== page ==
Round Britain with Baa: Mull & Staffa

May 17, 2016

This article was written for Annabel & Grace, which is now part of Rest Less.

The Corran Ferry crosses Loch Linnhe from Lochaber to Ardgour and, though it only takes 10 minutes to cross, it makes this remote part of north-west Scotland – Mull and Ardnamurchan – much more accessible than going via Fort William. ‘Ardnamurchan Point’, one of my favourite sounds on the shipping forecast, and now I’m almost there! I was heading along Glen Tarbert, then down to Lochaline to get another ferry to Mull, then south-west across Mull to get a boat to Staffa and Fingal’s Cave.

This all sounds a bit of a last-minute rush, and it was. My lack of forward planning (‘I’ll just see where this journey takes me’) almost caught me out here because I had made arrangements that couldn’t be changed (seeing a friend of my mother’s near Oban and a visit to Eilean Shona) so I had to get to Fionnphort that night to get the first boat to Staffa the next day.

Mull & StaffaStaffa is a small, uninhabited volcanic island, part of the Inner Hebrides, where millions of years ago cooling lava formed into hexagonal columns which, under the arched roof of Fingal’s Cave, make the sea sound extraordinary, moody and melodious. Felix Mendelssohn visited Staffa in 1829 and was so affected by the sounds in the cave that he wrote his overture, The Hebrides, also known as the Fingal’s Cave overture.

It was raining as I drove to Mull, as it had done for most of the last two days, and the sky was heavy. I made it to Lochaline in time for the 6pm ferry, the last of the day, and joined a queue of cars and wondered where they had come from – I had hardly seen a car since Ardgour.

The first stretch of road from Fishnish is EU-new and I thought I would reach Fionnphort in no time, but after Craignure, where the ferries come in from Oban, the road reverts to single track. The landscape is vast open moorland patched with small plantations, small farms, and some smart Victorian stone houses – built as holiday homes I assume, and now many are B&Bs. The island is sparsely populated, the landscape dominated by big hills in the near distance which disappear into cloud. Because of all the recent rain, water was rushing down the hills white and furious, then filtering into peaty streams. There are some really big hills, Ben More close to Loch Scridain is 966m high. I stopped at Knockan near the loch for a little rest and to listen to the Archers (very poor reception!) and could see a mussel farm out in the water – the loch is so big it looks like the sea.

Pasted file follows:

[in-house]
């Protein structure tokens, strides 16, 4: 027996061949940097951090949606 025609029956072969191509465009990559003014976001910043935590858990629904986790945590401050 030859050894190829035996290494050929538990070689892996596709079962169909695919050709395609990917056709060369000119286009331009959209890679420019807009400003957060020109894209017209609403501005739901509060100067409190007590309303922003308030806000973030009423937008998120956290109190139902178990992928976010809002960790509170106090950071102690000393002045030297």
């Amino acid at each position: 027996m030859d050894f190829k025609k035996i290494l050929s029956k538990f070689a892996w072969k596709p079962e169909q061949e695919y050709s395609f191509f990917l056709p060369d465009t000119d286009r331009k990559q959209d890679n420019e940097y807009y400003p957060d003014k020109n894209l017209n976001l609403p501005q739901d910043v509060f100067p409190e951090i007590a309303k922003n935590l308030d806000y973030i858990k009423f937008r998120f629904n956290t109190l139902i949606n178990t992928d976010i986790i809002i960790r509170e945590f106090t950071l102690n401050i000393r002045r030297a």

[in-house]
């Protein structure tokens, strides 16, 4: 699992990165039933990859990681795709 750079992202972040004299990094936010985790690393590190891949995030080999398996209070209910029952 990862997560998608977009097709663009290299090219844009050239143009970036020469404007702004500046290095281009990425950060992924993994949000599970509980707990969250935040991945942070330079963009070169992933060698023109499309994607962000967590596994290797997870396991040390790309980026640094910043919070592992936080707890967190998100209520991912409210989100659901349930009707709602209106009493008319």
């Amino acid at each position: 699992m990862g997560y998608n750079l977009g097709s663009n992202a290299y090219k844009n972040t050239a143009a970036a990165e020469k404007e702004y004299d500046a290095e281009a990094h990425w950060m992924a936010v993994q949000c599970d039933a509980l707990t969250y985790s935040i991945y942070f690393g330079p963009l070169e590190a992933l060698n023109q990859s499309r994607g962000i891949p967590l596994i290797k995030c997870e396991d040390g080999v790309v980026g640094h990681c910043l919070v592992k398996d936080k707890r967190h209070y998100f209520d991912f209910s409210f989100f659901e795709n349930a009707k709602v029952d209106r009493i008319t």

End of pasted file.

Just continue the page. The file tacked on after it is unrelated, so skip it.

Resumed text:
Mull & StaffaCan it really have taken me more than 2 hours to drive from Fishnish to Fionnphort? Almost. I didn’t arrive until after 8pm. I parked by the harbour for the night but having seen the daytime parking charges would move in the morning to the free carpark back up the hill. It was just Baa parked up for the night by the ferry terminal – a small building by the jetty with a café attached – though the parking bays for several coaches are evidence of the region’s popularity as a tourist destination. The wind was whistling up from the jetty but the rain had stopped, and the grey sea rushing into the bay had the boats out there straining at their anchors, hopping left and right. I had done my washing at the Kinlochewe campsite but hadn’t got it dry, so I draped it around the shelves and headrests, opened a window and went to bed, exhausted. I hadn’t done so very many miles, but they were hard won over winding, narrow roads, and it had rained on and off all day.

Mull & StaffaRocked by the wind I slept well and the day looked much more promising when I woke at 6.30. I glimpsed sunshine and sky blue between the t-shirts and knickers hanging above me and wished I could send my children, Will and Hebe, a photograph, but there was no signal. After sorting the laundry, I watched the West Coast Motors bus leave at 7.30 (it must have arrived while I was asleep) and moved Baa to the free carpark.

Mull & Staffa

It took about 40 minutes on the Staffatours boat to reach Staffa. There’s a good landing stage and a path around the rock until you get to the entrance to the cave which is narrow and hair-raising, particularly if you meet someone coming the other way. As time goes by I find such things increasingly hair-raising. But Fingal’s Cave is the most amazing spectacle – sight, sound and well worth any angst I had to overcome. I didn’t fall in, and nor did anyone else!

Enjoyed reading this excerpt from Geraldine’s coastal tour of the UK? More extracts here

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